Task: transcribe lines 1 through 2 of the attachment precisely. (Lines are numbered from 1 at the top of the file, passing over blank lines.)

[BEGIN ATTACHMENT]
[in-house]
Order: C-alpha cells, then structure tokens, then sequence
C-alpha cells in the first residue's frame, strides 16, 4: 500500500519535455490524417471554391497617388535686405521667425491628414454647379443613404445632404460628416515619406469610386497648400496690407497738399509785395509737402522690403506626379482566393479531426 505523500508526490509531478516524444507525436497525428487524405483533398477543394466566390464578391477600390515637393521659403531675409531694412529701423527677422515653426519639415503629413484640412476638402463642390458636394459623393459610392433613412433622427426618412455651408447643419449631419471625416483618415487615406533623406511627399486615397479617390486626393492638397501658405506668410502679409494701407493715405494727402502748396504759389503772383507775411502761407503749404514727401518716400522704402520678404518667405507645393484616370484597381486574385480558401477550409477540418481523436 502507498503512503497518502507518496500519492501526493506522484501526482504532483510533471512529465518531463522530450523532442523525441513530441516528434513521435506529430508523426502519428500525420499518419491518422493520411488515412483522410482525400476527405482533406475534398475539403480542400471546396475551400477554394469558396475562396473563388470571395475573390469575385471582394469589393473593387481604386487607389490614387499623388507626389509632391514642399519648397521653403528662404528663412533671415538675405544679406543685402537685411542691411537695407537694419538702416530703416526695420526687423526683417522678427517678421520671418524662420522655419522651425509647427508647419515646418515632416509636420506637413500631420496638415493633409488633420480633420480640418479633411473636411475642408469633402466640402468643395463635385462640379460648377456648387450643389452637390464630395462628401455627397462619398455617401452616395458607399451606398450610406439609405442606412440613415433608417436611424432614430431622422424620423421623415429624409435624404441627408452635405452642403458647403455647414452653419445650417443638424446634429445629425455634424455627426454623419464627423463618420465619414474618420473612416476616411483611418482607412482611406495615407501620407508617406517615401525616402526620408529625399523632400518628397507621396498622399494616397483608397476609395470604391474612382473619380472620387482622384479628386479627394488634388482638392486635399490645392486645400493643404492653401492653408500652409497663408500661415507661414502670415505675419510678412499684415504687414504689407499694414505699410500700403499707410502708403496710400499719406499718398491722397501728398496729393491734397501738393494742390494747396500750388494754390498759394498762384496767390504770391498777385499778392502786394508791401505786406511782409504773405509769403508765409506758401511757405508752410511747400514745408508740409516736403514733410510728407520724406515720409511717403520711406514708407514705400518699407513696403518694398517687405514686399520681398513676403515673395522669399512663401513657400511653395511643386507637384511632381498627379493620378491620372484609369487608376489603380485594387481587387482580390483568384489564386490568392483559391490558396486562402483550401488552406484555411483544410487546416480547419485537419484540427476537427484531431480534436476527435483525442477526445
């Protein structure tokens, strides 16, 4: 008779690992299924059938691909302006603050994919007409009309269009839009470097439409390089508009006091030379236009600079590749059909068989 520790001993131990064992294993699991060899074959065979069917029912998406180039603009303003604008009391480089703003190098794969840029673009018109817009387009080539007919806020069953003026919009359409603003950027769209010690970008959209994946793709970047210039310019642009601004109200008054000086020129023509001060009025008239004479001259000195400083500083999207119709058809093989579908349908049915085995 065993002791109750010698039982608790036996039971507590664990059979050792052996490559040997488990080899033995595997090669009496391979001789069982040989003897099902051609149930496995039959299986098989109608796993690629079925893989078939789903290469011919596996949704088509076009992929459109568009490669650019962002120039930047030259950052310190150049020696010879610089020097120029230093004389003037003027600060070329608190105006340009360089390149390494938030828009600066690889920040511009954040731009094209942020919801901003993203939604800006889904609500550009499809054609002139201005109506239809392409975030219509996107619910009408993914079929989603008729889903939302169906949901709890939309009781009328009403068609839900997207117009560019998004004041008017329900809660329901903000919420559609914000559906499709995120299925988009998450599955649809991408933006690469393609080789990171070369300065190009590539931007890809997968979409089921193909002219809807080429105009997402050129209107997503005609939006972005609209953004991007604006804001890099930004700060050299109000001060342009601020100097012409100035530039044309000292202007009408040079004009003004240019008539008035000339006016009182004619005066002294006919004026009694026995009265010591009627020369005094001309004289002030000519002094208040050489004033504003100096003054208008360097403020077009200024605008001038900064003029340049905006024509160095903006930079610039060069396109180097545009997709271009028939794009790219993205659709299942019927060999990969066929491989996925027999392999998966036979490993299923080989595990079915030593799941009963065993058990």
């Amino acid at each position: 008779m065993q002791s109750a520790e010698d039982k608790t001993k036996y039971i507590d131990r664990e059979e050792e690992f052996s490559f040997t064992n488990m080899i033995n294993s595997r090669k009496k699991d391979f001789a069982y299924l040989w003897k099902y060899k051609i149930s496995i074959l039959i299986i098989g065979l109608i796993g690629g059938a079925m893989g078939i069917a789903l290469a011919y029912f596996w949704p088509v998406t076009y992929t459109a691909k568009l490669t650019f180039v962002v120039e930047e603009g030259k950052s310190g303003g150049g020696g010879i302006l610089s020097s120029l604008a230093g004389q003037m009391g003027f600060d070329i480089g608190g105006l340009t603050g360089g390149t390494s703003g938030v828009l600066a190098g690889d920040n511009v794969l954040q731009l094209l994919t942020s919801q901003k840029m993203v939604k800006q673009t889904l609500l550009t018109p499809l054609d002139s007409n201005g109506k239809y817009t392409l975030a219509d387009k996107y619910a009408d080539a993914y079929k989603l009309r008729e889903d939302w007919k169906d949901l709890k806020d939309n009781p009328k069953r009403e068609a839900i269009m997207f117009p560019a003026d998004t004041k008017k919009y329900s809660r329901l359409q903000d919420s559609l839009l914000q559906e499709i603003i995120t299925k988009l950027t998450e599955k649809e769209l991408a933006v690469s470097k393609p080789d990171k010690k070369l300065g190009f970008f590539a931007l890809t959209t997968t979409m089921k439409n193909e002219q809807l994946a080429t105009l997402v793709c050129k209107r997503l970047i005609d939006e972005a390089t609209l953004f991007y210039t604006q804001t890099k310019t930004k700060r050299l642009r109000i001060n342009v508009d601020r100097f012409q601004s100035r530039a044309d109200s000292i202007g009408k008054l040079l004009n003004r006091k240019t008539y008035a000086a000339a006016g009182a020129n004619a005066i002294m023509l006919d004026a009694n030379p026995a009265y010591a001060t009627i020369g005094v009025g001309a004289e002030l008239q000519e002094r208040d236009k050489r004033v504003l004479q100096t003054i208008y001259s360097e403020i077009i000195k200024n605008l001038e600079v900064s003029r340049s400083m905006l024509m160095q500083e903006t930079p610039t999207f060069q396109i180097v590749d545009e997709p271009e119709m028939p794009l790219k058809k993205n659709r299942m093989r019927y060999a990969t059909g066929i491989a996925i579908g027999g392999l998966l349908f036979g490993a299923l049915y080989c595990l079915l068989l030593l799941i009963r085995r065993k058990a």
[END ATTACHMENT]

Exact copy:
[in-house]
Order: C-alpha cells, then structure tokens, then sequence